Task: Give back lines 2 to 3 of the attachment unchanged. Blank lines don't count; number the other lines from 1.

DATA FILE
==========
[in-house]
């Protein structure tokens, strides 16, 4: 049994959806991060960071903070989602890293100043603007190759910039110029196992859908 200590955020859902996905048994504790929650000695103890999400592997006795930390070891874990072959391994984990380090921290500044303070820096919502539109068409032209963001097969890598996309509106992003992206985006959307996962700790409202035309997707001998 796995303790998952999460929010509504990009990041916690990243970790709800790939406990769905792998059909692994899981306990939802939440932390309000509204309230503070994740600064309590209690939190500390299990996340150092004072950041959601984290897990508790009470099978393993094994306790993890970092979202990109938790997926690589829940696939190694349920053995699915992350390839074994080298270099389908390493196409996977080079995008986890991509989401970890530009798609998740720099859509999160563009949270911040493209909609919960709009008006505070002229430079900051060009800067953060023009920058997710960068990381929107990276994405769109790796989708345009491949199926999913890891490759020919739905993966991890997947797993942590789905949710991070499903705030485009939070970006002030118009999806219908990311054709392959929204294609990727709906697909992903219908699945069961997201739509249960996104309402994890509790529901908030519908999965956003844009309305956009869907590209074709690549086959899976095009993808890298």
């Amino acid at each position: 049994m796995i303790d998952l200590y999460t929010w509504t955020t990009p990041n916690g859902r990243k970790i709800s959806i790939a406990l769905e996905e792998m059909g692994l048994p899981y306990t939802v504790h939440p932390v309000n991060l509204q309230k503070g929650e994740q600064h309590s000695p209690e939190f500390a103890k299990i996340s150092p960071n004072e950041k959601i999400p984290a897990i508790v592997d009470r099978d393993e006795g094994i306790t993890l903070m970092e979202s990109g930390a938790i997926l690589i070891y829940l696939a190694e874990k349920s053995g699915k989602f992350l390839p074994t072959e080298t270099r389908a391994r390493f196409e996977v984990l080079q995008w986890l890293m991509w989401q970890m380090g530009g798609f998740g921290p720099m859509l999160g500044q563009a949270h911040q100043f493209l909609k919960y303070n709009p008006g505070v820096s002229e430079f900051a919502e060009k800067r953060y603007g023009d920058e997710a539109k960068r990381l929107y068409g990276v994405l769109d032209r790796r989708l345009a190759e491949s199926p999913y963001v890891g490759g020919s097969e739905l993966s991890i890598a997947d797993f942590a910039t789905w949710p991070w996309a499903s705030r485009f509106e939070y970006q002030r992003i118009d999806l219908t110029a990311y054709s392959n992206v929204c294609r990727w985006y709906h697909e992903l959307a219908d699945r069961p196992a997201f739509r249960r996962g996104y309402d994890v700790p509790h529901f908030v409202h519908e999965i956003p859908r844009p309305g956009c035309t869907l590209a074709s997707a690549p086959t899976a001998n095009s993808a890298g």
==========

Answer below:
């Protein structure tokens, strides 16, 4: 049994959806991060960071903070989602890293100043603007190759910039110029196992859908 200590955020859902996905048994504790929650000695103890999400592997006795930390070891874990072959391994984990380090921290500044303070820096919502539109068409032209963001097969890598996309509106992003992206985006959307996962700790409202035309997707001998 796995303790998952999460929010509504990009990041916690990243970790709800790939406990769905792998059909692994899981306990939802939440932390309000509204309230503070994740600064309590209690939190500390299990996340150092004072950041959601984290897990508790009470099978393993094994306790993890970092979202990109938790997926690589829940696939190694349920053995699915992350390839074994080298270099389908390493196409996977080079995008986890991509989401970890530009798609998740720099859509999160563009949270911040493209909609919960709009008006505070002229430079900051060009800067953060023009920058997710960068990381929107990276994405769109790796989708345009491949199926999913890891490759020919739905993966991890997947797993942590789905949710991070499903705030485009939070970006002030118009999806219908990311054709392959929204294609990727709906697909992903219908699945069961997201739509249960996104309402994890509790529901908030519908999965956003844009309305956009869907590209074709690549086959899976095009993808890298």
């Amino acid at each position: 049994m796995i303790d998952l200590y999460t929010w509504t955020t990009p990041n916690g859902r990243k970790i709800s959806i790939a406990l769905e996905e792998m059909g692994l048994p899981y306990t939802v504790h939440p932390v309000n991060l509204q309230k503070g929650e994740q600064h309590s000695p209690e939190f500390a103890k299990i996340s150092p960071n004072e950041k959601i999400p984290a897990i508790v592997d009470r099978d393993e006795g094994i306790t993890l903070m970092e979202s990109g930390a938790i997926l690589i070891y829940l696939a190694e874990k349920s053995g699915k989602f992350l390839p074994t072959e080298t270099r389908a391994r390493f196409e996977v984990l080079q995008w986890l890293m991509w989401q970890m380090g530009g798609f998740g921290p720099m859509l999160g500044q563009a949270h911040q100043f493209l909609k919960y303070n709009p008006g505070v820096s002229e430079f900051a919502e060009k800067r953060y603007g023009d920058e997710a539109k960068r990381l929107y068409g990276v994405l769109d032209r790796r989708l345009a190759e491949s199926p999913y963001v890891g490759g020919s097969e739905l993966s991890i890598a997947d797993f942590a910039t789905w949710p991070w996309a499903s705030r485009f509106e939070y970006q002030r992003i118009d999806l219908t110029a990311y054709s392959n992206v929204c294609r990727w985006y709906h697909e992903l959307a219908d699945r069961p196992a997201f739509r249960r996962g996104y309402d994890v700790p509790h529901f908030v409202h519908e999965i956003p859908r844009p309305g956009c035309t869907l590209a074709s997707a690549p086959t899976a001998n095009s993808a890298g």